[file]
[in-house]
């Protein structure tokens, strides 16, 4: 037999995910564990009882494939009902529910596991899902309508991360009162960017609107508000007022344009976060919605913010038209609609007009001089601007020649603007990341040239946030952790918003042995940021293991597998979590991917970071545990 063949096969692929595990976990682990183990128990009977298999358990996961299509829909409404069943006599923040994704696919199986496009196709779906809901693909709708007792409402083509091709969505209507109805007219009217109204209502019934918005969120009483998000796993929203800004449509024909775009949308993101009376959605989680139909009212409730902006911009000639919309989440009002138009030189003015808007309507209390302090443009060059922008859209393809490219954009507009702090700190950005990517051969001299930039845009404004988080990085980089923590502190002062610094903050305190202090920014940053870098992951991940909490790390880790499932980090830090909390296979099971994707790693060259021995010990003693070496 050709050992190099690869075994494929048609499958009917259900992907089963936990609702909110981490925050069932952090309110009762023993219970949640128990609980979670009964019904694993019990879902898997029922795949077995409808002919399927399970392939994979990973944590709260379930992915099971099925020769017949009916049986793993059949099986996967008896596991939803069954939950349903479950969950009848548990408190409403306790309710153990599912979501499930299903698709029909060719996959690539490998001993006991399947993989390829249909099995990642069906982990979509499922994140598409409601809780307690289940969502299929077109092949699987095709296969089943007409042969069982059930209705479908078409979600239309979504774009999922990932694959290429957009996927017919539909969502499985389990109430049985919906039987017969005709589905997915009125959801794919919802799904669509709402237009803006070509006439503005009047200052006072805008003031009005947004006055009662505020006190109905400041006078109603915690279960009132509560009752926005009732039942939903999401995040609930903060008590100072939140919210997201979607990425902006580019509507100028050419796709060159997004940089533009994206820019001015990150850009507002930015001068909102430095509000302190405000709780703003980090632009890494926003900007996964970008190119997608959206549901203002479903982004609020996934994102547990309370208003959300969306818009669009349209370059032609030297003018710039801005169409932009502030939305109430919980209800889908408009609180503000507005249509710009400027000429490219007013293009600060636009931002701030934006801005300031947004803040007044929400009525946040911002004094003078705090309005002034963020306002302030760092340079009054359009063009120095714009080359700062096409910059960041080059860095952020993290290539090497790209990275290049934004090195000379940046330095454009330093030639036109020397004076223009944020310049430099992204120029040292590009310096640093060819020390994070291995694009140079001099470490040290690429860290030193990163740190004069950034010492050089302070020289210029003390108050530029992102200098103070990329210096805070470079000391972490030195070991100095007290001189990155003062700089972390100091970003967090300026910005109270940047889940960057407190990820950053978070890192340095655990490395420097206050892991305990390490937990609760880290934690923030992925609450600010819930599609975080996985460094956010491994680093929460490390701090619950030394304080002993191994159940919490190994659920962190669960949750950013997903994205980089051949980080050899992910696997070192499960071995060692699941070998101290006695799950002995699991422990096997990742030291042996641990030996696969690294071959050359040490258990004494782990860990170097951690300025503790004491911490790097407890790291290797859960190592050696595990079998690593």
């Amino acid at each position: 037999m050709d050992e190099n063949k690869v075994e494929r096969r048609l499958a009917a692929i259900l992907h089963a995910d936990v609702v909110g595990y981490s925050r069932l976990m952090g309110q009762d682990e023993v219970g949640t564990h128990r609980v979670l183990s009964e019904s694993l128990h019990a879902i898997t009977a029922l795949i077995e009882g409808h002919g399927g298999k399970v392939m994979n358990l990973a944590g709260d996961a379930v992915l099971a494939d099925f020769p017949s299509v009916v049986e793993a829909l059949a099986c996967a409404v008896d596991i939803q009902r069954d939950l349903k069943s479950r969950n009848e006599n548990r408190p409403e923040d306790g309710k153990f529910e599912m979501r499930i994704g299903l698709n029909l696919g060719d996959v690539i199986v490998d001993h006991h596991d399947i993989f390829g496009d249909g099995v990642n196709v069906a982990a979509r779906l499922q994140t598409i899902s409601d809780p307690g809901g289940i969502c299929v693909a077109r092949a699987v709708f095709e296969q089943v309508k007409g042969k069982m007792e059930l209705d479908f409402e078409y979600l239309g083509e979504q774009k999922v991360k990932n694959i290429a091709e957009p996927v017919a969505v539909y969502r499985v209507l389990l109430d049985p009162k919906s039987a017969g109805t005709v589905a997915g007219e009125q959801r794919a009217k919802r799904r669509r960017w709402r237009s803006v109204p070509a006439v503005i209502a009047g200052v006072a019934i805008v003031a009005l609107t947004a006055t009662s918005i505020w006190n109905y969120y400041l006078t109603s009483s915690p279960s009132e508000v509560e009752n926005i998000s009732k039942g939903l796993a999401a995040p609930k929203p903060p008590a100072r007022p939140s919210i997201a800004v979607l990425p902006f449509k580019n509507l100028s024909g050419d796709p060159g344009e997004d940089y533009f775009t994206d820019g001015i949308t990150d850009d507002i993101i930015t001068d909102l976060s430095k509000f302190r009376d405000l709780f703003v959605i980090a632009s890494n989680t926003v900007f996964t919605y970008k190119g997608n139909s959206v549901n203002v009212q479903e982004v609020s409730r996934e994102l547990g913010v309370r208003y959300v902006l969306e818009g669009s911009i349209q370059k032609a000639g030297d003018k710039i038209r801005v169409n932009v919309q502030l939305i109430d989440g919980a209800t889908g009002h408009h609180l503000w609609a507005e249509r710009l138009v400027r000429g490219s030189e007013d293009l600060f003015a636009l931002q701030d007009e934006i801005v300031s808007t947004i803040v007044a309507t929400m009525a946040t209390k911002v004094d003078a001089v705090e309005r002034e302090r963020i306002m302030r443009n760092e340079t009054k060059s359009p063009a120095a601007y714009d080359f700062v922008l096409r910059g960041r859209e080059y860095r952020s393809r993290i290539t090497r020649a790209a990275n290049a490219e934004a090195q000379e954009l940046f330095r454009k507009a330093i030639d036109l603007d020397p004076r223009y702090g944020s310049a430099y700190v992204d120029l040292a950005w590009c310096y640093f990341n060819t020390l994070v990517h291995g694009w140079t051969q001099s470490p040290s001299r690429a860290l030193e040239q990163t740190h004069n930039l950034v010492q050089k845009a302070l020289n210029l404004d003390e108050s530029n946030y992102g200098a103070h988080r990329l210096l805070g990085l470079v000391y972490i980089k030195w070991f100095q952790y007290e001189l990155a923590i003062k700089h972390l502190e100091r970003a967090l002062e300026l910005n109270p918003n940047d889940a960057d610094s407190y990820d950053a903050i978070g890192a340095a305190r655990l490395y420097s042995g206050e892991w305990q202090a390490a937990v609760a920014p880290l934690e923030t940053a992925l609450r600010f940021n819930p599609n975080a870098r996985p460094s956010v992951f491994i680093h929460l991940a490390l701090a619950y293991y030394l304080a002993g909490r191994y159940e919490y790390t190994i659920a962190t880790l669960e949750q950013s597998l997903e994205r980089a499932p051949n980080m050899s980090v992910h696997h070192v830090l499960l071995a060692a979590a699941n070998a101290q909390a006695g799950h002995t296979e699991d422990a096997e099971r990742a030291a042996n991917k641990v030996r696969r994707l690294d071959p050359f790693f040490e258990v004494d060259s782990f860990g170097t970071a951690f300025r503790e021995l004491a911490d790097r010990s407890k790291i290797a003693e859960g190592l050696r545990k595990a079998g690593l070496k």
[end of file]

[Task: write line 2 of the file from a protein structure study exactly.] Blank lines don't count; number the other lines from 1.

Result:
């Protein structure tokens, strides 16, 4: 037999995910564990009882494939009902529910596991899902309508991360009162960017609107508000007022344009976060919605913010038209609609007009001089601007020649603007990341040239946030952790918003042995940021293991597998979590991917970071545990 063949096969692929595990976990682990183990128990009977298999358990996961299509829909409404069943006599923040994704696919199986496009196709779906809901693909709708007792409402083509091709969505209507109805007219009217109204209502019934918005969120009483998000796993929203800004449509024909775009949308993101009376959605989680139909009212409730902006911009000639919309989440009002138009030189003015808007309507209390302090443009060059922008859209393809490219954009507009702090700190950005990517051969001299930039845009404004988080990085980089923590502190002062610094903050305190202090920014940053870098992951991940909490790390880790499932980090830090909390296979099971994707790693060259021995010990003693070496 050709050992190099690869075994494929048609499958009917259900992907089963936990609702909110981490925050069932952090309110009762023993219970949640128990609980979670009964019904694993019990879902898997029922795949077995409808002919399927399970392939994979990973944590709260379930992915099971099925020769017949009916049986793993059949099986996967008896596991939803069954939950349903479950969950009848548990408190409403306790309710153990599912979501499930299903698709029909060719996959690539490998001993006991399947993989390829249909099995990642069906982990979509499922994140598409409601809780307690289940969502299929077109092949699987095709296969089943007409042969069982059930209705479908078409979600239309979504774009999922990932694959290429957009996927017919539909969502499985389990109430049985919906039987017969005709589905997915009125959801794919919802799904669509709402237009803006070509006439503005009047200052006072805008003031009005947004006055009662505020006190109905400041006078109603915690279960009132509560009752926005009732039942939903999401995040609930903060008590100072939140919210997201979607990425902006580019509507100028050419796709060159997004940089533009994206820019001015990150850009507002930015001068909102430095509000302190405000709780703003980090632009890494926003900007996964970008190119997608959206549901203002479903982004609020996934994102547990309370208003959300969306818009669009349209370059032609030297003018710039801005169409932009502030939305109430919980209800889908408009609180503000507005249509710009400027000429490219007013293009600060636009931002701030934006801005300031947004803040007044929400009525946040911002004094003078705090309005002034963020306002302030760092340079009054359009063009120095714009080359700062096409910059960041080059860095952020993290290539090497790209990275290049934004090195000379940046330095454009330093030639036109020397004076223009944020310049430099992204120029040292590009310096640093060819020390994070291995694009140079001099470490040290690429860290030193990163740190004069950034010492050089302070020289210029003390108050530029992102200098103070990329210096805070470079000391972490030195070991100095007290001189990155003062700089972390100091970003967090300026910005109270940047889940960057407190990820950053978070890192340095655990490395420097206050892991305990390490937990609760880290934690923030992925609450600010819930599609975080996985460094956010491994680093929460490390701090619950030394304080002993191994159940919490190994659920962190669960949750950013997903994205980089051949980080050899992910696997070192499960071995060692699941070998101290006695799950002995699991422990096997990742030291042996641990030996696969690294071959050359040490258990004494782990860990170097951690300025503790004491911490790097407890790291290797859960190592050696595990079998690593």